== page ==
CARICOM supports judicial process in Guyana/Venezuela border controversy

Foreign Affairs Minister Karen Cummings updates community

DPI, Guyana, Wednesday, July 10, 2019

Heads of Government of the Caribbean Community (CARICOM) last Thursday expressed support for the judicial process being followed in the border controversy between Guyana and Venezuela.

Minister of Foreign Affairs, Honourable Dr. Karen Cummings updated the Heads of Government on the ongoing controversy, at the 40th regular meeting of the Conference of Heads of Government of the Caribbean Community in Gros Islet, Saint Lucia. The confab was held between July 3-9.

The judicial process is intended to bring a peaceful and definitive end to the long-standing controversy between the two countries.

According to the Honourable Foreign Minister, Guyana remains optimistic about the issue, noting that Guatemala and Belize are experiencing similar difficulties. Belize, she said, recently had a referendum and they too have carried their case to the International Court of Justice (ICJ).

“At the CARICOM level, we hope there is something that will come out and both sides will be satisfied as we look forward to a peaceful settlement of borders and territorial issues,” said Minister Cummings.

The Heads of Government noted Guyana’s request for the ICJ to proceed with the oral hearings on Jurisdiction considering Venezuela’s failure to submit its Counter-Memorial on April 18, 2019, in accordance with the time limit fixed by the court.

The Heads of Government reiterated their firm and unswerving support for the maintenance and preservation of the sovereignty and territorial integrity of Guyana.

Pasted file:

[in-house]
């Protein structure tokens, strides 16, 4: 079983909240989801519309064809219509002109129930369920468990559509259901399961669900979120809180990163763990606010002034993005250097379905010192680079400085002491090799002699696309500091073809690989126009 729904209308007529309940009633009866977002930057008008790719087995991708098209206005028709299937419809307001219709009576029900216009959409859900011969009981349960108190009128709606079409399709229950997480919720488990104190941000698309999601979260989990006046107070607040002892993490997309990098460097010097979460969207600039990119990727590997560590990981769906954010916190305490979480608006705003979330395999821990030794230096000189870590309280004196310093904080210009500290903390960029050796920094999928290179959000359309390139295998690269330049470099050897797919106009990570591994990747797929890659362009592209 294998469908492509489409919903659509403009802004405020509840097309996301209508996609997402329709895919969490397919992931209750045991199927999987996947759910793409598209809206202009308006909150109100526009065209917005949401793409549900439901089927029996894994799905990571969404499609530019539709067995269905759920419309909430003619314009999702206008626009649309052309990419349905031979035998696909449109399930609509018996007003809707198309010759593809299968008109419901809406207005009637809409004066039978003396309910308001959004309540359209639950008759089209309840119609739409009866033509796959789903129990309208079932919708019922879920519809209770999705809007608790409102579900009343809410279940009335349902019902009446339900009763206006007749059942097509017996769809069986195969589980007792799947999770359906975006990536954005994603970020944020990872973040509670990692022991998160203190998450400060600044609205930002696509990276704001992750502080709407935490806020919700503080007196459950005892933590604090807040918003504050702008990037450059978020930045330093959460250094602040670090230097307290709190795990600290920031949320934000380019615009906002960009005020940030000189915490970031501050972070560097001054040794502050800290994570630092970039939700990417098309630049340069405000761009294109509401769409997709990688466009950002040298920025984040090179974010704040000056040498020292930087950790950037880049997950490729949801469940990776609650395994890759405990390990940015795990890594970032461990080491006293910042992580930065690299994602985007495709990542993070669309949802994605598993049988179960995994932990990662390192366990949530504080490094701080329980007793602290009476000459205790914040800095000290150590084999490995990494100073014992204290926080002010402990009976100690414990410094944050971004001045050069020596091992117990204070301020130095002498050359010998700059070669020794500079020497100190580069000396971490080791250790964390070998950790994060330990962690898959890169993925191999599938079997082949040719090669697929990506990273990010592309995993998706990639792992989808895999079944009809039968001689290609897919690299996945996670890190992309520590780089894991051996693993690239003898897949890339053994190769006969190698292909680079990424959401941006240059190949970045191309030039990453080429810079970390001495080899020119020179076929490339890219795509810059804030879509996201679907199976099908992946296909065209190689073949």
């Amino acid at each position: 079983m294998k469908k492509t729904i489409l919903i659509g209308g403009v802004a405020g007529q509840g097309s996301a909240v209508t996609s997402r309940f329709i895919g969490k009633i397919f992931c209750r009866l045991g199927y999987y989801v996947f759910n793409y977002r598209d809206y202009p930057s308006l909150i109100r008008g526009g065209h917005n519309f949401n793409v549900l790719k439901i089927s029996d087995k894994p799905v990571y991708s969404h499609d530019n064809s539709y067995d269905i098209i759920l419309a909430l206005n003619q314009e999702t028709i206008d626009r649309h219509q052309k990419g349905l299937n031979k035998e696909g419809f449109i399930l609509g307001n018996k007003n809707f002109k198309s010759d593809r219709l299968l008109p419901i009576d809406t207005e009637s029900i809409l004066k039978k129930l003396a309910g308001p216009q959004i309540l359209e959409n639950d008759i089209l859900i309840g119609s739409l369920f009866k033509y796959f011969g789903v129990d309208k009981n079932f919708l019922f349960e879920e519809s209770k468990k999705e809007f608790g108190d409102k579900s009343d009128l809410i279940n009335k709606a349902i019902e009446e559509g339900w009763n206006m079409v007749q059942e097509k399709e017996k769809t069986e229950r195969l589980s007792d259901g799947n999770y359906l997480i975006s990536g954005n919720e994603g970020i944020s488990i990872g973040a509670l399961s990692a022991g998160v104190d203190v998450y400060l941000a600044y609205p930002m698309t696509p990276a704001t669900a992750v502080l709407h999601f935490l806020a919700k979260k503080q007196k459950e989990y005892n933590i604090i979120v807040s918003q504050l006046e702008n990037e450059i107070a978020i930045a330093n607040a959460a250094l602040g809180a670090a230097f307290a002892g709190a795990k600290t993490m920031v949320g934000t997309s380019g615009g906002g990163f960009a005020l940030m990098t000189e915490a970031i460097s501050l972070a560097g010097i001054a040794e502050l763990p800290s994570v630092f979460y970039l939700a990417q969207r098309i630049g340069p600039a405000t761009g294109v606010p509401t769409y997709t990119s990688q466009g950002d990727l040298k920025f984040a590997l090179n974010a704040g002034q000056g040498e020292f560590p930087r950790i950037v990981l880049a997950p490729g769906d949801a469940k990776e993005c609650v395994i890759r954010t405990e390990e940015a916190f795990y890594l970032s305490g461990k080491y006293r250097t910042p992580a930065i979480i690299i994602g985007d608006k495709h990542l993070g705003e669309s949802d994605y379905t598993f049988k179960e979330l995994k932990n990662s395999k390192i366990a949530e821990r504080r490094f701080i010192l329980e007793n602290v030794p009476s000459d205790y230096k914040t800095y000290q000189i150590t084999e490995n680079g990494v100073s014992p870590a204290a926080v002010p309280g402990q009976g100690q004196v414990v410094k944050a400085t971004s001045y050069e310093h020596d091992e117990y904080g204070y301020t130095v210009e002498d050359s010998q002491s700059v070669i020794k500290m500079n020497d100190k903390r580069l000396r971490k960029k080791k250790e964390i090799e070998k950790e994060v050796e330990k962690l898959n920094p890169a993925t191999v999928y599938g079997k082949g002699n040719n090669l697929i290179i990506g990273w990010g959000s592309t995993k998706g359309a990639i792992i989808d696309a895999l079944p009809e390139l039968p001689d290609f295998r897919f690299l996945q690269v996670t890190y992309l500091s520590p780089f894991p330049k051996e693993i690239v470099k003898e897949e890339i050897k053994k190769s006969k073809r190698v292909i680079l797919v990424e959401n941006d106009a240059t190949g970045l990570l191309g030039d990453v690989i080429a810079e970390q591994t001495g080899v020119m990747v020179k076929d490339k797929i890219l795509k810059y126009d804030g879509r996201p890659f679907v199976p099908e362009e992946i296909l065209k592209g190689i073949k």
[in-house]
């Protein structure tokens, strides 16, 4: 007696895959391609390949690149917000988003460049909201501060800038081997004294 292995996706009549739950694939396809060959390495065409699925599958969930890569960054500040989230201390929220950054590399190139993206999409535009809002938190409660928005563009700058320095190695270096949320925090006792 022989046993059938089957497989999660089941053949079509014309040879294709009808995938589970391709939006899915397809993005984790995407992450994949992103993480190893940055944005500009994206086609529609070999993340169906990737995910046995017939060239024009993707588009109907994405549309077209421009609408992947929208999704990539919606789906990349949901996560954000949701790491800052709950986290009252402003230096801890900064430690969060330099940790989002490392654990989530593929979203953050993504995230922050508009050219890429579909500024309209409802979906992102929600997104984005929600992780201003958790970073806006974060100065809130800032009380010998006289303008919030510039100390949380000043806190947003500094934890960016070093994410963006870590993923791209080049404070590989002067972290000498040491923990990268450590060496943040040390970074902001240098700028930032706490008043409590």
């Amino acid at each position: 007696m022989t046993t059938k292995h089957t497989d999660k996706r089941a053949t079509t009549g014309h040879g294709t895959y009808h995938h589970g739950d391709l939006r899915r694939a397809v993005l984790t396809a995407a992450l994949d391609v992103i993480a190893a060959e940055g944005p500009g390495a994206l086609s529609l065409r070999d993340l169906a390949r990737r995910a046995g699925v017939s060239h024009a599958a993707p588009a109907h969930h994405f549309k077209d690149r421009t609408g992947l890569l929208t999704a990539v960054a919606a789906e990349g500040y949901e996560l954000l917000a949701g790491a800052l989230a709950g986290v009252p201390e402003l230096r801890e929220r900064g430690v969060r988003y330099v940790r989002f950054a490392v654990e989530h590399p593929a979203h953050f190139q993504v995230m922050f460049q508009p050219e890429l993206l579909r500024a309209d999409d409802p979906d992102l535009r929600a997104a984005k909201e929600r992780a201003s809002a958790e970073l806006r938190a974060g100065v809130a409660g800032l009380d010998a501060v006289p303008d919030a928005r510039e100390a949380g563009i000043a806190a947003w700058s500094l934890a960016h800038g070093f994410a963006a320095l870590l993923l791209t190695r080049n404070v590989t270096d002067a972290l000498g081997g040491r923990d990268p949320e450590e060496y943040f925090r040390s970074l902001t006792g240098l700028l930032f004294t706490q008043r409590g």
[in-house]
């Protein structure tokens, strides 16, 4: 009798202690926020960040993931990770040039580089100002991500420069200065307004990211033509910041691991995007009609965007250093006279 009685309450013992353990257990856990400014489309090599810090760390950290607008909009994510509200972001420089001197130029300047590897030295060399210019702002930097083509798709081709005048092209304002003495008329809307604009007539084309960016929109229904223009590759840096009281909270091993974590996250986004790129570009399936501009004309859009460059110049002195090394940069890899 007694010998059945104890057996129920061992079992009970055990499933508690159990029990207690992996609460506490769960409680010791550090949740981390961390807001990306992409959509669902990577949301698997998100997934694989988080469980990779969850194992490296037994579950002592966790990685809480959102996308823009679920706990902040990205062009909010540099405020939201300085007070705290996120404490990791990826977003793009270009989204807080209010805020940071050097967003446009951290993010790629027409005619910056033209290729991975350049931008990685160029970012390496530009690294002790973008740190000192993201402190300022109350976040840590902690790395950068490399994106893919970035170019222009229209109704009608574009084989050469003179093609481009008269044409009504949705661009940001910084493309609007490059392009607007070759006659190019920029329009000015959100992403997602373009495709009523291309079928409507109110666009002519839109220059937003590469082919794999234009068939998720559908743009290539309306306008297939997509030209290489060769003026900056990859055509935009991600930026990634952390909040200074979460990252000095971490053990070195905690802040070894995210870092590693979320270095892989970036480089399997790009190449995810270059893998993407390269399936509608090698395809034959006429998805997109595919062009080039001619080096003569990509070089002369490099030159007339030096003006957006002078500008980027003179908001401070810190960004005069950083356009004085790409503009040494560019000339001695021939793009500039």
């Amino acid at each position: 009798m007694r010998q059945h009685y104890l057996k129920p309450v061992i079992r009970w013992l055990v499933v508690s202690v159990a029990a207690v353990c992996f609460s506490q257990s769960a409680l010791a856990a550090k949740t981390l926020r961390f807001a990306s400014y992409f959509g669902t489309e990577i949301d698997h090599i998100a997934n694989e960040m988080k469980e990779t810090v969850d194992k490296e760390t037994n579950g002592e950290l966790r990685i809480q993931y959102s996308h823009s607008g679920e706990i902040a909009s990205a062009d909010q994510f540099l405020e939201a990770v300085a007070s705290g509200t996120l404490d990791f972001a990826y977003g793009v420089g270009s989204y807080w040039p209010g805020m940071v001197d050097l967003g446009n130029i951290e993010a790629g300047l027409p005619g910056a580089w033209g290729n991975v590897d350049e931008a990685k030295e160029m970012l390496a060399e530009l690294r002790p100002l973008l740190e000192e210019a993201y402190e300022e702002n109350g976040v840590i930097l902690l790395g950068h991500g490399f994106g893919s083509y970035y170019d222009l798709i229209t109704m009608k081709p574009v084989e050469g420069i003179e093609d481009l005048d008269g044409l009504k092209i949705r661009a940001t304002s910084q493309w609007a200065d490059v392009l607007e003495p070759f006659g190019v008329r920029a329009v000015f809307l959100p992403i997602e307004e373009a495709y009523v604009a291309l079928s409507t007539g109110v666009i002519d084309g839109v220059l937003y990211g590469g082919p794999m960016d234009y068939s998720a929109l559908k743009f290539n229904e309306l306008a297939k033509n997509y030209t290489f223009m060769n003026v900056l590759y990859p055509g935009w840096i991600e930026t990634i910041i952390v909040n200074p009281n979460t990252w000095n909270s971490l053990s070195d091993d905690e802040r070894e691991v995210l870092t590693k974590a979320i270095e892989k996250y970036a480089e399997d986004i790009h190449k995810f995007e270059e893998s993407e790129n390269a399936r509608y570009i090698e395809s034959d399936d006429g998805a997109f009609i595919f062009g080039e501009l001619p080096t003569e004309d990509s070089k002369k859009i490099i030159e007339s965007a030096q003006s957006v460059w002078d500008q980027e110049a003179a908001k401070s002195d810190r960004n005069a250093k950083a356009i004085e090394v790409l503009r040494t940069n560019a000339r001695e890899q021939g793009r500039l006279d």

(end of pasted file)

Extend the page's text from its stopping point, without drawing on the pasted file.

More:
To bring an end to the age-old border controversy, on January 30, 2018, the United Nations (UN) Secretary-General António Guterres, in keeping with the 1966 Geneva Agreement, announced that the ICJ would be the means to be used for the solution of the controversy. On March 29, 2018, then Foreign Affairs Minister, Honourable Carl Greenidge filed Guyana’s application with the ICJ.

Venezuela’s most recent action — the refusal to file a Counter-Memorial (CM) on the court’s jurisdiction by April 18, in defiance of the International Court of Justice (ICJ) — was the latest in a series of counterproductive moves by the western neighbour.

The ICJ had requested the CM after Guyana submitted arguments in November of last year, contending that the ICJ has jurisdiction to hear and rule on the validity of the 1899 Arbitral Award that fixed the boundary between Guyana and Venezuela. The ICJ requested the CM so that the court could hear both sides, but Venezuela refused to tell its side.

The recent refusal by Venezuela to submit the CM to the ICJ had prompted Guyana to request that the ICJ go ahead with the case. The court should now rule on whether it has jurisdiction, and, if it does, it should hear and determine the substantive issue of Venezuela’s claim to our land.

In addition to the border controversy, CARICOM heads also addressed the ongoing situation in Venezuela but maintained its stance of non-interference and non-intervention.

The situation in Venezuela has led to persons fleeing the country and seeking refuge, particularly in the Caribbean.

“We hope that the situation will come to stabilisation so that persons can go to their homeland and enjoy the good life,” said Minister Cummings.

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